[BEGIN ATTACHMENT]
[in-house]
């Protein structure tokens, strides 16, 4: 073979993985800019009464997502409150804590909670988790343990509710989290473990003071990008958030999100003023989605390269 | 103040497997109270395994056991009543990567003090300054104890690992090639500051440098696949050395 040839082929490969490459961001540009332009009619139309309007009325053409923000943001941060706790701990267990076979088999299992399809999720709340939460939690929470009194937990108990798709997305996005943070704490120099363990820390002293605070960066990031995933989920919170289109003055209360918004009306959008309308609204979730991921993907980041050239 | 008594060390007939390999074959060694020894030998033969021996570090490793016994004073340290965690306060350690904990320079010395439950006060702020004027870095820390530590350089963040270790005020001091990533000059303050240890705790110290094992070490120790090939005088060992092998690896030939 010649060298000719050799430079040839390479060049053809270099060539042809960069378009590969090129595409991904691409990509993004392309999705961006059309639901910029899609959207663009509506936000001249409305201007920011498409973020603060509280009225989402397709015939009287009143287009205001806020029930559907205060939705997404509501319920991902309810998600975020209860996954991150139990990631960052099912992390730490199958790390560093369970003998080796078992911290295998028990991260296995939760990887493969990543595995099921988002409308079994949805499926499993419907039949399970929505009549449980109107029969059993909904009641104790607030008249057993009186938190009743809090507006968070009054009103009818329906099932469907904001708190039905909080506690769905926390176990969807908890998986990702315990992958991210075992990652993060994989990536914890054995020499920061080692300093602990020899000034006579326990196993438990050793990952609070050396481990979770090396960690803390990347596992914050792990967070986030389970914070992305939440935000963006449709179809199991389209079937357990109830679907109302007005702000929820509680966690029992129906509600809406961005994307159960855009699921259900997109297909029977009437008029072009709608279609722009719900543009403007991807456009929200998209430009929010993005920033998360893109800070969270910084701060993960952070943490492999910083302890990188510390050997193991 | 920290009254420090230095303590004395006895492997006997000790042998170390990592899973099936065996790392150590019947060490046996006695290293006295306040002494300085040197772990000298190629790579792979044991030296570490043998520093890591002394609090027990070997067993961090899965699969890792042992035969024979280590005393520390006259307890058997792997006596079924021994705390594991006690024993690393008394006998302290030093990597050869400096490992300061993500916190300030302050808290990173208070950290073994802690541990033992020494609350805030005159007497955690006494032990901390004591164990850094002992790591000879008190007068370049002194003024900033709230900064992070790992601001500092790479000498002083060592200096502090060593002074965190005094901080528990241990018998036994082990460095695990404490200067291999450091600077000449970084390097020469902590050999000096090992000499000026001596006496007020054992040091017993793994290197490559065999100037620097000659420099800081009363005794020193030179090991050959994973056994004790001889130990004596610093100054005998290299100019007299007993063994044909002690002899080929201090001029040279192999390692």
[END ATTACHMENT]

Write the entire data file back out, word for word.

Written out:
[in-house]
């Protein structure tokens, strides 16, 4: 073979993985800019009464997502409150804590909670988790343990509710989290473990003071990008958030999100003023989605390269 | 103040497997109270395994056991009543990567003090300054104890690992090639500051440098696949050395 040839082929490969490459961001540009332009009619139309309007009325053409923000943001941060706790701990267990076979088999299992399809999720709340939460939690929470009194937990108990798709997305996005943070704490120099363990820390002293605070960066990031995933989920919170289109003055209360918004009306959008309308609204979730991921993907980041050239 | 008594060390007939390999074959060694020894030998033969021996570090490793016994004073340290965690306060350690904990320079010395439950006060702020004027870095820390530590350089963040270790005020001091990533000059303050240890705790110290094992070490120790090939005088060992092998690896030939 010649060298000719050799430079040839390479060049053809270099060539042809960069378009590969090129595409991904691409990509993004392309999705961006059309639901910029899609959207663009509506936000001249409305201007920011498409973020603060509280009225989402397709015939009287009143287009205001806020029930559907205060939705997404509501319920991902309810998600975020209860996954991150139990990631960052099912992390730490199958790390560093369970003998080796078992911290295998028990991260296995939760990887493969990543595995099921988002409308079994949805499926499993419907039949399970929505009549449980109107029969059993909904009641104790607030008249057993009186938190009743809090507006968070009054009103009818329906099932469907904001708190039905909080506690769905926390176990969807908890998986990702315990992958991210075992990652993060994989990536914890054995020499920061080692300093602990020899000034006579326990196993438990050793990952609070050396481990979770090396960690803390990347596992914050792990967070986030389970914070992305939440935000963006449709179809199991389209079937357990109830679907109302007005702000929820509680966690029992129906509600809406961005994307159960855009699921259900997109297909029977009437008029072009709608279609722009719900543009403007991807456009929200998209430009929010993005920033998360893109800070969270910084701060993960952070943490492999910083302890990188510390050997193991 | 920290009254420090230095303590004395006895492997006997000790042998170390990592899973099936065996790392150590019947060490046996006695290293006295306040002494300085040197772990000298190629790579792979044991030296570490043998520093890591002394609090027990070997067993961090899965699969890792042992035969024979280590005393520390006259307890058997792997006596079924021994705390594991006690024993690393008394006998302290030093990597050869400096490992300061993500916190300030302050808290990173208070950290073994802690541990033992020494609350805030005159007497955690006494032990901390004591164990850094002992790591000879008190007068370049002194003024900033709230900064992070790992601001500092790479000498002083060592200096502090060593002074965190005094901080528990241990018998036994082990460095695990404490200067291999450091600077000449970084390097020469902590050999000096090992000499000026001596006496007020054992040091017993793994290197490559065999100037620097000659420099800081009363005794020193030179090991050959994973056994004790001889130990004596610093100054005998290299100019007299007993063994044909002690002899080929201090001029040279192999390692």